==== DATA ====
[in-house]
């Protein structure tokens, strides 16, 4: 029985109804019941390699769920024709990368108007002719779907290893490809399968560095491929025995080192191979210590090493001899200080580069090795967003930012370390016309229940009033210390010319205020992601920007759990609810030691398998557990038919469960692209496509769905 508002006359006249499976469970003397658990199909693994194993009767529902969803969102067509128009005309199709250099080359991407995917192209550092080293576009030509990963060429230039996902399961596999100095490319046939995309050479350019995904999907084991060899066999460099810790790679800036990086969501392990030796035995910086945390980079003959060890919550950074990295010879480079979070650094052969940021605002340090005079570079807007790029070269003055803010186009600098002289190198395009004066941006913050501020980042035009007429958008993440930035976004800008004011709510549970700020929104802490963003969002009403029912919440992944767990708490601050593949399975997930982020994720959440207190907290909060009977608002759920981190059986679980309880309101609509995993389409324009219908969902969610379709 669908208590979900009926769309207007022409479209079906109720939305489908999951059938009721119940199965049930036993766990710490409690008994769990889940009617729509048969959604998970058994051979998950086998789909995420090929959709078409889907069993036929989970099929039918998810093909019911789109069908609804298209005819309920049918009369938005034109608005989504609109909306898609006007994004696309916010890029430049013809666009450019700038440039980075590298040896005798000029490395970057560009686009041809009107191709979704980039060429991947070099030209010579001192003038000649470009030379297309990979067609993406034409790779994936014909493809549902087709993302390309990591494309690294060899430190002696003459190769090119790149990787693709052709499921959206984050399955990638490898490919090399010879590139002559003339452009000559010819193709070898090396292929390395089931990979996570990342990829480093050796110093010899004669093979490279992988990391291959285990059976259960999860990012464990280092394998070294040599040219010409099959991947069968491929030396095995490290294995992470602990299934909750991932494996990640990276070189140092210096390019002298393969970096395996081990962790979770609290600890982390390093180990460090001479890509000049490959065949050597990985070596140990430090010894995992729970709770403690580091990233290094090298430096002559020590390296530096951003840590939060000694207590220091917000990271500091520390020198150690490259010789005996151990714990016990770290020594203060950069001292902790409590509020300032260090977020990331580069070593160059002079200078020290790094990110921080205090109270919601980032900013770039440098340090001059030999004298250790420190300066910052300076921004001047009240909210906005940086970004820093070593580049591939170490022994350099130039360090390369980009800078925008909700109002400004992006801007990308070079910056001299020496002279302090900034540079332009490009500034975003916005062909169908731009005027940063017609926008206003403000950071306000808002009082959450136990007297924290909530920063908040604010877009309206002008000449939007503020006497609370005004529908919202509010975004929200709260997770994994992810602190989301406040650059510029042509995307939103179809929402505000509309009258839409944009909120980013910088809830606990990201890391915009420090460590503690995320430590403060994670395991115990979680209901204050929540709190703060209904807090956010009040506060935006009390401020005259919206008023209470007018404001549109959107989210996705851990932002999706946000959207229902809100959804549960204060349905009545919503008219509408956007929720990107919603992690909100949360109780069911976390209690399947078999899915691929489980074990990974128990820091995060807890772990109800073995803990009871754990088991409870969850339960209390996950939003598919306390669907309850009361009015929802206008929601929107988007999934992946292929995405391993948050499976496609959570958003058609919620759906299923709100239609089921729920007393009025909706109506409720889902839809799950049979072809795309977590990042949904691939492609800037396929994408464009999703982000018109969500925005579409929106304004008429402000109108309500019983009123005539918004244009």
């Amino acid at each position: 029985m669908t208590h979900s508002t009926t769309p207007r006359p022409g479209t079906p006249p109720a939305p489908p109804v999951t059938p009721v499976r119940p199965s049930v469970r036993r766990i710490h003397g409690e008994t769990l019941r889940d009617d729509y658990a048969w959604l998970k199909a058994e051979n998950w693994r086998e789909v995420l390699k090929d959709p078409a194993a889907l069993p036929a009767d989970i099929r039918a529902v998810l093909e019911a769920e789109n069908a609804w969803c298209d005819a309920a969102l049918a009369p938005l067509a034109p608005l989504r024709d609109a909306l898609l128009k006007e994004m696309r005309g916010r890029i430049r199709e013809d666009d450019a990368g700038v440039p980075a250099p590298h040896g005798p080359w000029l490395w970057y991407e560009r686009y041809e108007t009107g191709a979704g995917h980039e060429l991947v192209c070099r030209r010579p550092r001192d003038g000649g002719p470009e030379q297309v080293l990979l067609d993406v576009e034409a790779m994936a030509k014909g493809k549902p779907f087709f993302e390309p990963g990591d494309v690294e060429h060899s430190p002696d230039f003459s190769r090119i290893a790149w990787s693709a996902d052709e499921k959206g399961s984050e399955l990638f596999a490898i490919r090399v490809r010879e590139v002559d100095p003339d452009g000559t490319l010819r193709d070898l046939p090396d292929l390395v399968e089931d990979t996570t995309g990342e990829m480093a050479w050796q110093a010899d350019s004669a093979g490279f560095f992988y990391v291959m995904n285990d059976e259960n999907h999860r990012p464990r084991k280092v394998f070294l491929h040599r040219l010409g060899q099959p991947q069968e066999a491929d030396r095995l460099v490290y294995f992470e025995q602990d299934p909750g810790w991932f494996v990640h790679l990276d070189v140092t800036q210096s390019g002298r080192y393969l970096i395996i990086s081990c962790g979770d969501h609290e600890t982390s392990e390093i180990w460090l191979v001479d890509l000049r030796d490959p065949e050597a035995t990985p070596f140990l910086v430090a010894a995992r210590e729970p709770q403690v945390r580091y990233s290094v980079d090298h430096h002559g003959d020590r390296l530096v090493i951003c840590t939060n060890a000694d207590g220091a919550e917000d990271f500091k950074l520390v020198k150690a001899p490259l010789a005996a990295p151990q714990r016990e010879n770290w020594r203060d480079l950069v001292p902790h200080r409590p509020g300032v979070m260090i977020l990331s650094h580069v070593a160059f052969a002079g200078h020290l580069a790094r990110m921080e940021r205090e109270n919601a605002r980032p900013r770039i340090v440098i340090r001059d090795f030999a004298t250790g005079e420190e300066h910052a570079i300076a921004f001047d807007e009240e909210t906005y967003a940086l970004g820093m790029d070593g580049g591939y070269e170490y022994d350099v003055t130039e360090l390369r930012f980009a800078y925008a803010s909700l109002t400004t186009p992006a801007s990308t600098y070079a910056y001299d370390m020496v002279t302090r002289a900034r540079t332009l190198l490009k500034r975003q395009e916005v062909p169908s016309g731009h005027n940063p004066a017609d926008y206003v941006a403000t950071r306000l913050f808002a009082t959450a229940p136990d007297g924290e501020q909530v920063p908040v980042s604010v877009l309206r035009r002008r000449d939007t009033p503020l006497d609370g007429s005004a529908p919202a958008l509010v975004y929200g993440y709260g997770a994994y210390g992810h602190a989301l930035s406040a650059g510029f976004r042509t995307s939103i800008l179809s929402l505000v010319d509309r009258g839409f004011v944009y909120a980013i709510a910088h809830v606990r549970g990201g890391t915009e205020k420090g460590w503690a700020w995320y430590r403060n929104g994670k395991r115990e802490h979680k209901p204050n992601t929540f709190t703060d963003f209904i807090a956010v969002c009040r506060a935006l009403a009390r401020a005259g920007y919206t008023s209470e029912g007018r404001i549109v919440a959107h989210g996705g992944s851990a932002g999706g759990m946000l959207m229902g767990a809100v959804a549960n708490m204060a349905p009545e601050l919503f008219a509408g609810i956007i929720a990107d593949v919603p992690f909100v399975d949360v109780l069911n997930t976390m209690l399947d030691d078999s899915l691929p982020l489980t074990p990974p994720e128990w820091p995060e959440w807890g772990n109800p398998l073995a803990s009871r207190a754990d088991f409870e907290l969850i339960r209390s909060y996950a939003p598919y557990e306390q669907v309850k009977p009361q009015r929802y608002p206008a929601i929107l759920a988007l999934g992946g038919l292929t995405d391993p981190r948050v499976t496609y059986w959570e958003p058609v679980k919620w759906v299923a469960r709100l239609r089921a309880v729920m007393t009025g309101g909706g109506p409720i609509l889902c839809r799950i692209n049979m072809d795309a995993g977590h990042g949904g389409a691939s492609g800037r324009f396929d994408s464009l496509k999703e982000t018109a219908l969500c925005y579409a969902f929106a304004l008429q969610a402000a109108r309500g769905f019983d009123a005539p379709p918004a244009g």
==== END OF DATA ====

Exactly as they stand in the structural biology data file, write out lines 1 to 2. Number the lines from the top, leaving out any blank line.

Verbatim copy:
[in-house]
């Protein structure tokens, strides 16, 4: 029985109804019941390699769920024709990368108007002719779907290893490809399968560095491929025995080192191979210590090493001899200080580069090795967003930012370390016309229940009033210390010319205020992601920007759990609810030691398998557990038919469960692209496509769905 508002006359006249499976469970003397658990199909693994194993009767529902969803969102067509128009005309199709250099080359991407995917192209550092080293576009030509990963060429230039996902399961596999100095490319046939995309050479350019995904999907084991060899066999460099810790790679800036990086969501392990030796035995910086945390980079003959060890919550950074990295010879480079979070650094052969940021605002340090005079570079807007790029070269003055803010186009600098002289190198395009004066941006913050501020980042035009007429958008993440930035976004800008004011709510549970700020929104802490963003969002009403029912919440992944767990708490601050593949399975997930982020994720959440207190907290909060009977608002759920981190059986679980309880309101609509995993389409324009219908969902969610379709 669908208590979900009926769309207007022409479209079906109720939305489908999951059938009721119940199965049930036993766990710490409690008994769990889940009617729509048969959604998970058994051979998950086998789909995420090929959709078409889907069993036929989970099929039918998810093909019911789109069908609804298209005819309920049918009369938005034109608005989504609109909306898609006007994004696309916010890029430049013809666009450019700038440039980075590298040896005798000029490395970057560009686009041809009107191709979704980039060429991947070099030209010579001192003038000649470009030379297309990979067609993406034409790779994936014909493809549902087709993302390309990591494309690294060899430190002696003459190769090119790149990787693709052709499921959206984050399955990638490898490919090399010879590139002559003339452009000559010819193709070898090396292929390395089931990979996570990342990829480093050796110093010899004669093979490279992988990391291959285990059976259960999860990012464990280092394998070294040599040219010409099959991947069968491929030396095995490290294995992470602990299934909750991932494996990640990276070189140092210096390019002298393969970096395996081990962790979770609290600890982390390093180990460090001479890509000049490959065949050597990985070596140990430090010894995992729970709770403690580091990233290094090298430096002559020590390296530096951003840590939060000694207590220091917000990271500091520390020198150690490259010789005996151990714990016990770290020594203060950069001292902790409590509020300032260090977020990331580069070593160059002079200078020290790094990110921080205090109270919601980032900013770039440098340090001059030999004298250790420190300066910052300076921004001047009240909210906005940086970004820093070593580049591939170490022994350099130039360090390369980009800078925008909700109002400004992006801007990308070079910056001299020496002279302090900034540079332009490009500034975003916005062909169908731009005027940063017609926008206003403000950071306000808002009082959450136990007297924290909530920063908040604010877009309206002008000449939007503020006497609370005004529908919202509010975004929200709260997770994994992810602190989301406040650059510029042509995307939103179809929402505000509309009258839409944009909120980013910088809830606990990201890391915009420090460590503690995320430590403060994670395991115990979680209901204050929540709190703060209904807090956010009040506060935006009390401020005259919206008023209470007018404001549109959107989210996705851990932002999706946000959207229902809100959804549960204060349905009545919503008219509408956007929720990107919603992690909100949360109780069911976390209690399947078999899915691929489980074990990974128990820091995060807890772990109800073995803990009871754990088991409870969850339960209390996950939003598919306390669907309850009361009015929802206008929601929107988007999934992946292929995405391993948050499976496609959570958003058609919620759906299923709100239609089921729920007393009025909706109506409720889902839809799950049979072809795309977590990042949904691939492609800037396929994408464009999703982000018109969500925005579409929106304004008429402000109108309500019983009123005539918004244009």